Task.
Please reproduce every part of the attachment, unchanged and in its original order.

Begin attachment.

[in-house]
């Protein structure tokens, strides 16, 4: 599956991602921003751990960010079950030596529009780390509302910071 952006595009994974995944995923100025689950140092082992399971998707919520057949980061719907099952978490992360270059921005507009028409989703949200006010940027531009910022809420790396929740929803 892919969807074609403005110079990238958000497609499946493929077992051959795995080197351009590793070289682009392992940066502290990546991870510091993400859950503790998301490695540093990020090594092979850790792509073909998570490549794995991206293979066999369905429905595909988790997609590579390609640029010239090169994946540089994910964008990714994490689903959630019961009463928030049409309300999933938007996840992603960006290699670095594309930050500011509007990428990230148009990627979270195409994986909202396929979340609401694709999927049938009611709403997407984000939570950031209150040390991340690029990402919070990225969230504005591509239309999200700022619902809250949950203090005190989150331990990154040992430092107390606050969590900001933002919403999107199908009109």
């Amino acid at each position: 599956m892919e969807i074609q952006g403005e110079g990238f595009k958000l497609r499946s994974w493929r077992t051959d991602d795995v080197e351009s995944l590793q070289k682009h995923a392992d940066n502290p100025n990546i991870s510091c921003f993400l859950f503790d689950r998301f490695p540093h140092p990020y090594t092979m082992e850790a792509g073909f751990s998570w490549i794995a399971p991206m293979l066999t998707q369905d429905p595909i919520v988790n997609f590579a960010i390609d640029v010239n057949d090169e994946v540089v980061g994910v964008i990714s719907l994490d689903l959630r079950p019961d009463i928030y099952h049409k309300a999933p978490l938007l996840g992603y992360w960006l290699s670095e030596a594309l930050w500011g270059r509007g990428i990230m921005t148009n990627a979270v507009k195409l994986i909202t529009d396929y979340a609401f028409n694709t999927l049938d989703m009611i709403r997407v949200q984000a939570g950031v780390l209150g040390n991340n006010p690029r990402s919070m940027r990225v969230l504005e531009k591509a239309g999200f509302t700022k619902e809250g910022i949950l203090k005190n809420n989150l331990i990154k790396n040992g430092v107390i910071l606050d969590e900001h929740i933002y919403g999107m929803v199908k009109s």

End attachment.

[in-house]
């Protein structure tokens, strides 16, 4: 599956991602921003751990960010079950030596529009780390509302910071 952006595009994974995944995923100025689950140092082992399971998707919520057949980061719907099952978490992360270059921005507009028409989703949200006010940027531009910022809420790396929740929803 892919969807074609403005110079990238958000497609499946493929077992051959795995080197351009590793070289682009392992940066502290990546991870510091993400859950503790998301490695540093990020090594092979850790792509073909998570490549794995991206293979066999369905429905595909988790997609590579390609640029010239090169994946540089994910964008990714994490689903959630019961009463928030049409309300999933938007996840992603960006290699670095594309930050500011509007990428990230148009990627979270195409994986909202396929979340609401694709999927049938009611709403997407984000939570950031209150040390991340690029990402919070990225969230504005591509239309999200700022619902809250949950203090005190989150331990990154040992430092107390606050969590900001933002919403999107199908009109």
């Amino acid at each position: 599956m892919e969807i074609q952006g403005e110079g990238f595009k958000l497609r499946s994974w493929r077992t051959d991602d795995v080197e351009s995944l590793q070289k682009h995923a392992d940066n502290p100025n990546i991870s510091c921003f993400l859950f503790d689950r998301f490695p540093h140092p990020y090594t092979m082992e850790a792509g073909f751990s998570w490549i794995a399971p991206m293979l066999t998707q369905d429905p595909i919520v988790n997609f590579a960010i390609d640029v010239n057949d090169e994946v540089v980061g994910v964008i990714s719907l994490d689903l959630r079950p019961d009463i928030y099952h049409k309300a999933p978490l938007l996840g992603y992360w960006l290699s670095e030596a594309l930050w500011g270059r509007g990428i990230m921005t148009n990627a979270v507009k195409l994986i909202t529009d396929y979340a609401f028409n694709t999927l049938d989703m009611i709403r997407v949200q984000a939570g950031v780390l209150g040390n991340n006010p690029r990402s919070m940027r990225v969230l504005e531009k591509a239309g999200f509302t700022k619902e809250g910022i949950l203090k005190n809420n989150l331990i990154k790396n040992g430092v107390i910071l606050d969590e900001h929740i933002y919403g999107m929803v199908k009109s």